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Clinical Summary

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Retinal hemorrhages are common above 5200 m (17,060 ft) and are not always associated with acute mountain sickness (AMS). High-altitude retinal hemorrhages (HARH) are rarely symptomatic, but if found over the macula, these hemorrhages may cause temporary blindness. The diagnosis can be established by ophthalmoscopy. Without visualization of the lesion, the differential diagnosis of unilaterally decreased vision or blindness at high altitude includes migraine equivalent, cerebrovascular accident, and dry eye (often unilateral, due to strong winds), as well as all conditions found at sea level.

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Emergency Department Treatment and Disposition

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HARH generally resolve spontaneously after descent to lower altitudes. No treatment is necessary for asymptomatic HARH. Patients with HARH associated with a decrease in vision should be referred to an ophthalmologist for follow-up.

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Figure 16.1.
Graphic Jump Location

High-Altitude Retinal Hemorrhage. Fundoscopic appearance of high-altitude retinal hemorrhage. (Photo contributor: Peter Hackett, MD.)

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Pearls

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  1. Patients with blurred vision and unilateral mydriasis at the high altitude should be asked about use of medications, including transdermal scopolamine patches.

  2. As with almost all altitude-related problems, descent is the primary treatment. This is not emergent unless associated with severe altitude illness or progressive visual loss.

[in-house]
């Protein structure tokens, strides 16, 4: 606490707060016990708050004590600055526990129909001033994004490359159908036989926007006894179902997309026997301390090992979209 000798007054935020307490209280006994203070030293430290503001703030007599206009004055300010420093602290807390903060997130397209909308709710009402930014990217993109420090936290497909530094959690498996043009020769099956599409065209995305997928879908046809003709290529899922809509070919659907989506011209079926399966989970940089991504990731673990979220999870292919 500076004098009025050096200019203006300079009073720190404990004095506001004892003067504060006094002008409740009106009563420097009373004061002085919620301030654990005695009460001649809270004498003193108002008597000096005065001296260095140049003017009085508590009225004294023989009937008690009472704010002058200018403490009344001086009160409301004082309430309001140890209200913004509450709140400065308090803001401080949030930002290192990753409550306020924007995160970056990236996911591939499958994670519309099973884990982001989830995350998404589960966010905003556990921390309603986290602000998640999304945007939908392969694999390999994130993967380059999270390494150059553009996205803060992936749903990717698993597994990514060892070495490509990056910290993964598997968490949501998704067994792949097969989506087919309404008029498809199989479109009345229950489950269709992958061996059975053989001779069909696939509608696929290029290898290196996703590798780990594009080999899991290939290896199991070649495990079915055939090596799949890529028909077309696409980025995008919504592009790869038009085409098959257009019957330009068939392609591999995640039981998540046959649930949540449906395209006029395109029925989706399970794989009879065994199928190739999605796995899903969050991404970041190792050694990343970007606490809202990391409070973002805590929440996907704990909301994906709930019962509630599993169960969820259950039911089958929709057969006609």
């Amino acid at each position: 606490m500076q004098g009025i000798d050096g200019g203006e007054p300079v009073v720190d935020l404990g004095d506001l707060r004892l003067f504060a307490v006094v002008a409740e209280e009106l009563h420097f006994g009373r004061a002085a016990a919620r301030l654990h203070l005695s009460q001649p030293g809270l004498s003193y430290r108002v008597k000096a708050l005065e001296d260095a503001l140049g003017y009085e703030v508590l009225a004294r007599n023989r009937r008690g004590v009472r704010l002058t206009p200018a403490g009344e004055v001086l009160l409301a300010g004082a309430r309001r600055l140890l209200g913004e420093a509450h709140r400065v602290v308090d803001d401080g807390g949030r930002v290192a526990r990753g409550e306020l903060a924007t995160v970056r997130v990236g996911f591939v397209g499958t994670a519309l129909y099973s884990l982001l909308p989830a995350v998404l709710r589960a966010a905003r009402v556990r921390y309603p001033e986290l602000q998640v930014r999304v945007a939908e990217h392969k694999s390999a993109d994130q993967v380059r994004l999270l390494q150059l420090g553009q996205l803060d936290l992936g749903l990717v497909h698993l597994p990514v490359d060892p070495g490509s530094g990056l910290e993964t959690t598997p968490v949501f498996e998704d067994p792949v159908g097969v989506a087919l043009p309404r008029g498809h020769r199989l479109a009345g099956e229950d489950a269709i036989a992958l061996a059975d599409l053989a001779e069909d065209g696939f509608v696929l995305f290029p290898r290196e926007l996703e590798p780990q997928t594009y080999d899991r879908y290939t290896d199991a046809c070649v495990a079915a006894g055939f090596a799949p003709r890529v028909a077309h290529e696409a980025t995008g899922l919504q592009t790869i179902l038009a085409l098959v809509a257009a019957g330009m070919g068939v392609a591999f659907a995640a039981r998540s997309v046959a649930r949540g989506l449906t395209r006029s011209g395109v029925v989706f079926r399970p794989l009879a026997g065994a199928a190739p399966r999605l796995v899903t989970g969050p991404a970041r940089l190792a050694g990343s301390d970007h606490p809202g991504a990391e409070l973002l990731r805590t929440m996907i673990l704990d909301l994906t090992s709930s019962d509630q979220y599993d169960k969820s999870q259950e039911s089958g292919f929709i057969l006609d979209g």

3. Although most symptomatic HARH resolve completely in 2 to 8 weeks, cases of permanent paracentral scotomata have been reported.

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The authors acknowledge the special contributions of Peter Hackett, MD, The Institute for Altitude Medicine Telluride, Colorado; Edward Otten, MD, University of Cincinnati, Cincinnati, Ohio; James O'Malley, MD, Providence Alaska Medical Center, Anchorage, Alaska; Murray Hamlett, DVM and Kathy McCue, MD, Alaska Native Medical Center, Anchorage, Alaska; Sheryl Olson, RN, Monitou Springs, CO; Luanne Freer, MD, Yellowstone National Park, The Nashville Zoo, Nashville, TN; and the Nova Scotia Museum of Natural History, Halifax, Nova Scotia, Canada. The authors thank Joseph C. Schmidt, MD, Lawrence B. Stack, MD, and Alan B. Storrow, MD for their contributions to prior editions.

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Clinical Summary

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High-altitude pulmonary edema (HAPE) is a form of noncardiogenic pulmonary edema, generally beginning within the first 2 to 4 days after ascent above 2500 m (8202 ft). The earliest symptoms are fatigue, weakness, dyspnea on exertion, and decreased exercise performance. Symptoms of acute mountain sickness (AMS) such as headache, anorexia, and lassitude may also be present, but HAPE may develop without AMS. If untreated, a persistent dry cough develops, followed by tachycardia and tachypnea at rest with cyanosis. Patients suffering from HAPE generally experience nocturnal onset, and frequently report progressively worsening symptoms at night. Eventually the victim develops dyspnea at rest and orthopnea with audible crackles in the chest. Pink frothy sputum is a grave sign. Patients may experience concurrent mental status changes and ataxia due to hypoxemia or associated high-altitude cerebral edema (HACE).

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Emergency Department Treatment and Disposition

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